By Lindsey Carlson
Before I came to salvation I had pot-luck theology. I’d grabbed a little from this religion, a little from that one, making a cultural casserole of sorts. Eventually, I had a smorgasbord of side dish beliefs and Jesus Christ wasn’t even at the feast I called Christianity.
The religion I preached was one of man. I chose the parts I liked from different people who’d taught me their views and opinions. Not wanting to exclude anyone or make anyone feel uncomfortable (least of all myself), I attempted to clean up Jesus’s public persona. I had no grasp on the actual person of Jesus, the enormity of His sacrifice, or the wrath he’d saved me from.
I’m sure to my believing friends, I looked like a lunatic; preaching a Jesus-free moral religion of all-inclusiveness. The gospel I preached was man’s gospel; one where anyone can pick and chose what they like and trash the rest.
Not Man’s Gospel
“For I would have you know, brothers, that the gospel that was preached by me is not man’s gospel. For I did not receive it from any man, nor was I taught it, but I received it through a revelation of Jesus Christ.” Galatians 1:11-12
Paul clearly had a different salvation experience on the Damascus road than I did at my church in Texas. Paul heard Jesus with his physical ears (Acts 9:4-6), was blinded, and then had his sight restored. By the time the scales fell of his eyes and the Holy Spirit filled him, he knew, that he knew, that he knew the good news of Christ’s salvation.
When Paul preached the gospel to the gentiles, he wanted them to know what he was preaching had not come from man. It wasn’t intended to tickle their ears or bring warm fuzzy feelings. It was intended to convict, bring repentance, and ultimately save them from death and judgment. He knew the people needed to know the divine origins of such a radical revelation if they were going to believe the gospel.
Good News Is Worth Preaching
“But when he who had set me apart before I was born, and who called me by his grace, was pleased to reveal his Son to me, in order that I might preach among the Gentiles, I did not immediately consult with anyone…” Galatians 1:15-16
When God revealed his Son, Paul was radically changed. But I wonder if Paul felt embarrassed or ashamed about his past persecution of the Jews. I wonder if he feared looking like a hypocrite or a fool after all he’d done to persecute the Christians.
We don’t know how he felt but we know what he did. Out of joy, Paul preached the faith he’d once tried to destroy. Paul recognized his calling to preach salvation among the Gentiles and faithfully testified to God, who had called him by grace.
For God’s Glory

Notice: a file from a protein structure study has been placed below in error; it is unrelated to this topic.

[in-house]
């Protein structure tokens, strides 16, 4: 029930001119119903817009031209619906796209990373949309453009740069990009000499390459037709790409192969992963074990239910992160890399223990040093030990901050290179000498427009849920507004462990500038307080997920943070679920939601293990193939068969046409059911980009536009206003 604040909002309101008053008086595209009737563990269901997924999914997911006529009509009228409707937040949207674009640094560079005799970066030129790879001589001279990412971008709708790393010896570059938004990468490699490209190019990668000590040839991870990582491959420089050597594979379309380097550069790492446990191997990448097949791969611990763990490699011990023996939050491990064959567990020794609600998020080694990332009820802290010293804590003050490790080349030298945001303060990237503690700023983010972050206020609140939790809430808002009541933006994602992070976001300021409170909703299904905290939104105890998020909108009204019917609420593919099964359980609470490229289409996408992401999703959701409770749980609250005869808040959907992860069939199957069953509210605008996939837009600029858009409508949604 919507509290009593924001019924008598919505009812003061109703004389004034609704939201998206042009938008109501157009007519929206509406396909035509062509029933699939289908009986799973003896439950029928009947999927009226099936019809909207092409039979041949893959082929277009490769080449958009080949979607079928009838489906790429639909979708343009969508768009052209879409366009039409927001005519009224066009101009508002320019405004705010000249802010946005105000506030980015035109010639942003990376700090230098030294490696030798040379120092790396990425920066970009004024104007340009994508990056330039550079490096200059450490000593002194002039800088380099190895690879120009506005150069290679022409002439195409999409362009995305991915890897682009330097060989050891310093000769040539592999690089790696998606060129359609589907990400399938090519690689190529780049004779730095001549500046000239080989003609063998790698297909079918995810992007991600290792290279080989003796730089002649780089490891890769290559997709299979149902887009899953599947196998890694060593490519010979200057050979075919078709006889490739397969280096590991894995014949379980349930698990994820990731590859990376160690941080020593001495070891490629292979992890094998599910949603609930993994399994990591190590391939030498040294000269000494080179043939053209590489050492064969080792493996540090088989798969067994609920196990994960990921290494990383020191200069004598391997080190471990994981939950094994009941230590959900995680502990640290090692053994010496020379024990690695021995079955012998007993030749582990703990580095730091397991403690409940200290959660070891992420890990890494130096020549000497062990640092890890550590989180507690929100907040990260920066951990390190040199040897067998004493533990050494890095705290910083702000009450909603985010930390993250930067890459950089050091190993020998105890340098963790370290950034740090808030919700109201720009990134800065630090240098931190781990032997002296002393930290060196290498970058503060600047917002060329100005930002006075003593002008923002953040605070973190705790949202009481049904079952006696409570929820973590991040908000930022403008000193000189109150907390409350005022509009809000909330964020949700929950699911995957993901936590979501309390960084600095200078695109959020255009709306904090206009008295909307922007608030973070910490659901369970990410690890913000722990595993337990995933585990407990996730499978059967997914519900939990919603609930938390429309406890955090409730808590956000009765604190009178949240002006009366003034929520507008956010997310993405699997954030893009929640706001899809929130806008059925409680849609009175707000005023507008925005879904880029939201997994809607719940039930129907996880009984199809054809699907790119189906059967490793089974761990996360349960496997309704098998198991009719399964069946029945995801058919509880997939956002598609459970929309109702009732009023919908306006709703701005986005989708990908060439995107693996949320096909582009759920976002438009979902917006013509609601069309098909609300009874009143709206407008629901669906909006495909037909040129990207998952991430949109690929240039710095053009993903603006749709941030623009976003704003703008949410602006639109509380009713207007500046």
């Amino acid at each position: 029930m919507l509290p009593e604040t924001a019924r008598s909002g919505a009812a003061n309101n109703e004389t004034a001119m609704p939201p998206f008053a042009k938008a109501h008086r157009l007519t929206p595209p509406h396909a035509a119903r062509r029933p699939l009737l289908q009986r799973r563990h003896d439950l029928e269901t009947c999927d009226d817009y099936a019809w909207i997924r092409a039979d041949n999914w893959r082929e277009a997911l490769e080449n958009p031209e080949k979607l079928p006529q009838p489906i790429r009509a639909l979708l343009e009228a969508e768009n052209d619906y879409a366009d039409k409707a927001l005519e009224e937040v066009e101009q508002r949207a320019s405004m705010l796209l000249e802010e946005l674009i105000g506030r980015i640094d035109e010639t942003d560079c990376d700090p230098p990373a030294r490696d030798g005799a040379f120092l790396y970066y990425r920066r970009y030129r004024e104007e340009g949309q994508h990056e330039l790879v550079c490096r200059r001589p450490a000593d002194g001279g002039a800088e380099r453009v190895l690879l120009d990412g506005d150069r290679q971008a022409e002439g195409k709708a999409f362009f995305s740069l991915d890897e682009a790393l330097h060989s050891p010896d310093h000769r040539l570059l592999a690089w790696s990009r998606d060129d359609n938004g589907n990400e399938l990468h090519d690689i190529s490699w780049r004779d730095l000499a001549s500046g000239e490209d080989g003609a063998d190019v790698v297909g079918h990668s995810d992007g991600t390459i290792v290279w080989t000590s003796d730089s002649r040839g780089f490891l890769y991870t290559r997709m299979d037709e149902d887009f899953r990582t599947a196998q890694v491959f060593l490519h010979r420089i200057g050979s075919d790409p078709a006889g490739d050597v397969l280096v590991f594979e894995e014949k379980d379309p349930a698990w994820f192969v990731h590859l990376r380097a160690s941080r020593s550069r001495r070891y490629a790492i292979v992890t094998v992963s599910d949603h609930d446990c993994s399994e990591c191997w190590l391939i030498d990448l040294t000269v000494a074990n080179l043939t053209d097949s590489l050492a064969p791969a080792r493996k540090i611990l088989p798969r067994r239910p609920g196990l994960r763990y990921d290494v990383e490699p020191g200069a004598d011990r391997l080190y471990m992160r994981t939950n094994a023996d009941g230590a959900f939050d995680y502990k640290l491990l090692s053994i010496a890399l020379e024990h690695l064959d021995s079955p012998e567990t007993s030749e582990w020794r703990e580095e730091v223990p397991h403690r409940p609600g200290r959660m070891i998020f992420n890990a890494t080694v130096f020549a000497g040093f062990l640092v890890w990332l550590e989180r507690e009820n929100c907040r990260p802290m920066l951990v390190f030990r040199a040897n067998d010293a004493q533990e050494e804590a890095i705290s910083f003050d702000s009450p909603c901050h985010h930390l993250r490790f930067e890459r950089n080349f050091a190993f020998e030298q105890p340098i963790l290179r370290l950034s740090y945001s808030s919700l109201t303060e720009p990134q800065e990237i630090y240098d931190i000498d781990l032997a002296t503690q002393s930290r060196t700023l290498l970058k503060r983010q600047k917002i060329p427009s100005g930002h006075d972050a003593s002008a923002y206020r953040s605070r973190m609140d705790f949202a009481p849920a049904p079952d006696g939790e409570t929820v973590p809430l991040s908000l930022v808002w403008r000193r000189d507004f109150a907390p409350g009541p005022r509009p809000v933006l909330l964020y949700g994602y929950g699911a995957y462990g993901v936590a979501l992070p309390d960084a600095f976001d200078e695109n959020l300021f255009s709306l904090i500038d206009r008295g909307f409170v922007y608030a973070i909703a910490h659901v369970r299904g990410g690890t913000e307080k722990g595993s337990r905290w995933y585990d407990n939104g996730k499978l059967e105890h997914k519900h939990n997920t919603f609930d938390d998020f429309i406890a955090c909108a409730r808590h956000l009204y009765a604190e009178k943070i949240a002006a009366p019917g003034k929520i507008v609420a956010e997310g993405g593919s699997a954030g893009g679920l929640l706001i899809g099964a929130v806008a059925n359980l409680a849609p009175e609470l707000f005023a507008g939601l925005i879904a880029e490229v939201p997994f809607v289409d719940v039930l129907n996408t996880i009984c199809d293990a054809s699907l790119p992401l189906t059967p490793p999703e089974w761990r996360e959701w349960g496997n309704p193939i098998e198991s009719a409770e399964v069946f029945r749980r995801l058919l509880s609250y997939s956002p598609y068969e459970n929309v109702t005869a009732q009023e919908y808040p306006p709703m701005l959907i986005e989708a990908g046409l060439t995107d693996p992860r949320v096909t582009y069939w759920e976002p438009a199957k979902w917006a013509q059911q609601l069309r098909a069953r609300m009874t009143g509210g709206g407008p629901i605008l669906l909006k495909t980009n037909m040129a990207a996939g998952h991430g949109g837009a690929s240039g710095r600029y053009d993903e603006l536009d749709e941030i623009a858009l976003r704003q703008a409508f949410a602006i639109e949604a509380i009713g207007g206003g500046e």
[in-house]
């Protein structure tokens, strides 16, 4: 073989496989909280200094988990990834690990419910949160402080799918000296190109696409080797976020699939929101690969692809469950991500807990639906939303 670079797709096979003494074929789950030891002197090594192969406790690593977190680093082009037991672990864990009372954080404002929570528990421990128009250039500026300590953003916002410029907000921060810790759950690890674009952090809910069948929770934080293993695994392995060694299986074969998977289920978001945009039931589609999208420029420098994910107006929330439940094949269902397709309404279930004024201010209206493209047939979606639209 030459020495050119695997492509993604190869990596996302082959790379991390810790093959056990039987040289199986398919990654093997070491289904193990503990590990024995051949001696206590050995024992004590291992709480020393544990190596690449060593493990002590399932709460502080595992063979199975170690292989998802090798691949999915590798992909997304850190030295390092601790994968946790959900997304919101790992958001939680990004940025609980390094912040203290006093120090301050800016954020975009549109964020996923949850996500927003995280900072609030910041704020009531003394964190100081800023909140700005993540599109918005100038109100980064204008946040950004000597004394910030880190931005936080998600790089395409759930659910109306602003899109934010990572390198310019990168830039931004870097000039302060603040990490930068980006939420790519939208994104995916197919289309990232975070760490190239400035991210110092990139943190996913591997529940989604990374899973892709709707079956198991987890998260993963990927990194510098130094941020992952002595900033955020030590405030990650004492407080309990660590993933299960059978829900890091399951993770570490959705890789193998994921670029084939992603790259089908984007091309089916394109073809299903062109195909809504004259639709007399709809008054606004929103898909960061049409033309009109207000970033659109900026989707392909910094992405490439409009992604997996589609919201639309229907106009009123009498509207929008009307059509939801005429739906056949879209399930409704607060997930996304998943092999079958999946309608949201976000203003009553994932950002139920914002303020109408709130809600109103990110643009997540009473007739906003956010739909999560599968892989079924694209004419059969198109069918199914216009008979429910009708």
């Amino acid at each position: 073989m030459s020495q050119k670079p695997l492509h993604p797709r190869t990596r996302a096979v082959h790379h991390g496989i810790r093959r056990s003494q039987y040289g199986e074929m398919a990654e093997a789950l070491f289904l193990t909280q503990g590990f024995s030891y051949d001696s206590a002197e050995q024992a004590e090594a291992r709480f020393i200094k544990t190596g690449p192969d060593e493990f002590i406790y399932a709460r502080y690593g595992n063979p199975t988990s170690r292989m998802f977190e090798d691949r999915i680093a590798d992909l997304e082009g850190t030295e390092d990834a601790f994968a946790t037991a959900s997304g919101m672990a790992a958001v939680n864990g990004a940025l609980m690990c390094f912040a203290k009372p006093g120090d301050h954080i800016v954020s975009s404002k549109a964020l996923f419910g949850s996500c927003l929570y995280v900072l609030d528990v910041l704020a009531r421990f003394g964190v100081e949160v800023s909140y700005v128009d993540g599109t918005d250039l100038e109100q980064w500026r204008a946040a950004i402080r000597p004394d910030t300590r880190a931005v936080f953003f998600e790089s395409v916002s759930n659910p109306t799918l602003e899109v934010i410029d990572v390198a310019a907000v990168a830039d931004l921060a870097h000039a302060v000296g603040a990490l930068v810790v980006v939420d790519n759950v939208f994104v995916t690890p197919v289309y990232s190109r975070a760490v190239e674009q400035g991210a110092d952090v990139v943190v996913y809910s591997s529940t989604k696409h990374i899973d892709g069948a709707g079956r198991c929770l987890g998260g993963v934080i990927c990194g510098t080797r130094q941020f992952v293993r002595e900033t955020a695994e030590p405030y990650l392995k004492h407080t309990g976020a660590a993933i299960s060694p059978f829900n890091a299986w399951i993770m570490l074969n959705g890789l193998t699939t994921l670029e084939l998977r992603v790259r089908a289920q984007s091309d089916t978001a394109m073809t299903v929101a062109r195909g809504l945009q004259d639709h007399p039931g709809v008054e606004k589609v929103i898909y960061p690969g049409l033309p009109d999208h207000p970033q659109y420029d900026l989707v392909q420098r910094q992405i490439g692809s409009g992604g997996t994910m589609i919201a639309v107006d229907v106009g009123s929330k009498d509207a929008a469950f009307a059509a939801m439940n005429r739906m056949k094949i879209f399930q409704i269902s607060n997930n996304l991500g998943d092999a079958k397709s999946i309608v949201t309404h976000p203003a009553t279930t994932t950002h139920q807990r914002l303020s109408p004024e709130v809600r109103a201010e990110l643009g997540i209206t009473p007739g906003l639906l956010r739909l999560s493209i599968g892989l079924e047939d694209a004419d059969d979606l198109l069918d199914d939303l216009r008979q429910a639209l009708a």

“They only were hearing it said, ‘He who used to persecute us is now preaching the faith he once tried to destroy.’ And they glorified God because of me.” -Galatians 1:23-24
When the people in the regions of Syria and Cilicia heard Paul preach, they saw a changed man. Paul, the persecutor of their faith, had obviously experienced a divine transformation and they glorified God because of it.
I wish I had responded as boldly as Paul upon my salvation, preaching the good news in radical contrast to my former life. Instead, I feared my friends’ reaction to the changes in my life and worried they would judge me. Fear kept me from standing on the authority of the gospel and preaching as boldly as Paul.
Paul understood he hadn’t been saved for his own acceptance and glory. He’d been saved to preach the gospel, for God’s glory. His testimony of obedience calls me to ignore the fear of man and press on in the authority of Christ; preaching the good news among the gentiles in my life.
Galatians 1:11-24 assures us that Paul’s transformation was preached on the authority of divine revelation. He preached with reckless abandon for the glory of God. Don’t we have the same author and perfecter of our faith, sweet sister? Stand on the gospel of God and not man; that you might proceed in faith, glorifying God through the preaching of your salvation, that all may glorify God because of your radical transformation.
Lindsey Carlson lives in Houston with her worship-pastor husband and their four active kids (all under age 9). Her home is filled with the sounds of childhood (galloping horses, swashbuckling heroes, and the occasional sibling brawl), the near-constant presence of music in some form, and volumes of great literature, old and new. You can catch her regular reflections on faith and worship at Worship Rejoices or follow her on twitter.
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